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Schubert: Piano Sonatas: No. 16 in A Minor D845 & No. 21 in B Flat Major D960

4.4 out of 5 stars 9 customer reviews

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  • Schubert: Piano Sonatas:  No. 16 in A Minor D845 & No. 21 in B Flat Major D960
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Product details

  • Composer: Franz Schubert
  • Audio CD (4 Feb. 2013)
  • Number of Discs: 1
  • Label: Deutsche Grammophon
  • ASIN: B005HS5RYO
  • Other Editions: MP3 Download
  • Average Customer Review: 4.4 out of 5 stars  See all reviews (9 customer reviews)
  • Amazon Bestsellers Rank: 103,143 in Music (See Top 100 in Music)
  • Sample this album Artist (Sample)
1
30
12:38
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2
30
12:08
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3
30
9:37
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4
30
5:19
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5
30
20:32
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6
30
9:46
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7
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4:31
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8
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8:42
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Digital Booklet: Schubert
Digital Booklet: Schubert
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Product Description

1. 1. Moderato
2. 2. Andante, poco mosso
3. 3. Scherzo (Allegro vivace)
4. 4. Rondo (Allegro vivace)
5. 1. Molto moderato
6. 2. Andante sostenuto
7. 3. Scherzo (Allegro vivace con delicatezza)
8. 4. Allegro ma non troppo

Customer Reviews

4.4 out of 5 stars
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Top Customer Reviews

By schumann_bg TOP 50 REVIEWER on 5 Feb. 2013
Format: Audio CD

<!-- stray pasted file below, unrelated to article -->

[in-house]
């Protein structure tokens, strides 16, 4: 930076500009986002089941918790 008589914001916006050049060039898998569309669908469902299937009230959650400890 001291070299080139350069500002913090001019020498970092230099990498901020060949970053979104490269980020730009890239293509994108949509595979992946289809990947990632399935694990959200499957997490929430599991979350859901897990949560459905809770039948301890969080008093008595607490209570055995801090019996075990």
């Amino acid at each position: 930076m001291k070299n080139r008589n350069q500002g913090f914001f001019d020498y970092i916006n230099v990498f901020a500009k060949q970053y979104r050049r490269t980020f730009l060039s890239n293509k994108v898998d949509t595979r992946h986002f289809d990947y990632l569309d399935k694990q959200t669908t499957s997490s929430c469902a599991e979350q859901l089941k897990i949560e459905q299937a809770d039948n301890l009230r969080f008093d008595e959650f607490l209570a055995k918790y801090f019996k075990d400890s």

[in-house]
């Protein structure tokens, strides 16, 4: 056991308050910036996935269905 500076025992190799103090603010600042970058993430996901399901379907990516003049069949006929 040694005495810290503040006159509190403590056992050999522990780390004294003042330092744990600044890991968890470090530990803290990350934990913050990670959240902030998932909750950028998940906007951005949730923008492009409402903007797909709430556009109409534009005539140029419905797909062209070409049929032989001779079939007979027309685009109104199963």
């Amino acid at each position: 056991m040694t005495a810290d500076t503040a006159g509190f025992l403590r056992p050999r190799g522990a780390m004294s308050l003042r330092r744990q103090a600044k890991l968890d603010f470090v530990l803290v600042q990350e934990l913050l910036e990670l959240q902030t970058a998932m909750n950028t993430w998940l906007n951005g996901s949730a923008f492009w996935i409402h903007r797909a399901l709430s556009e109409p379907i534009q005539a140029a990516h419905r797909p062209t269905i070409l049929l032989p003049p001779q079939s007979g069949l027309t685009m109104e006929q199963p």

Maria Joao Pires is a remarkable Schubert player, in fact I think it is in this composer that she has made the strongest impression, at least on me. Her Mozart and Chopin are wonderful, but Schubert brings out that mixture of shape in the phrase and intensity held over long note values that set her apart, really. I loved her recording of the D. 960 from Erato in the late eighties, along with some two piano music with the sorely underrated Huseyin Sermet, and, perhaps most memorably of all, a version of the G major sonata D. 894, where her control of the intensity through those long phrases, just rocking between two chords, was something quite unheard-of to my ears. I think I will always recall the compelling beauty of that recording as a high point in my own discovery of music. In this new recording she takes me straight back into that world; the A minor has a beginning I struggled to get any poetry into at all in my own fumbling efforts, yet Pires takes out the staccato, lets it gently trail away like an unconscious gesture ending in a kind of dissolving of the tempo, but not enough to undo the sense of the work opening, of everything being to come. It is quite extraordinary. The beauty she attains throughout is something to marvel at, without any grandstanding, yet with a sense of power coming though her conviction in this music, both rapt and reserved. Rhythms are exquisitely sprung, often at a leisurely tempo as in the scherzo of the same sonata. There is a kind of fullness in the balancing of chords that sometimes gives a sense of a kind of opaqueness, particularly where the music is loud, say in the outbursts in the last movement of the B flat. It's as if she is struggling to get round the notes, and the slight sense of congestion is more expressive than any amount of barnstorming.Read more ›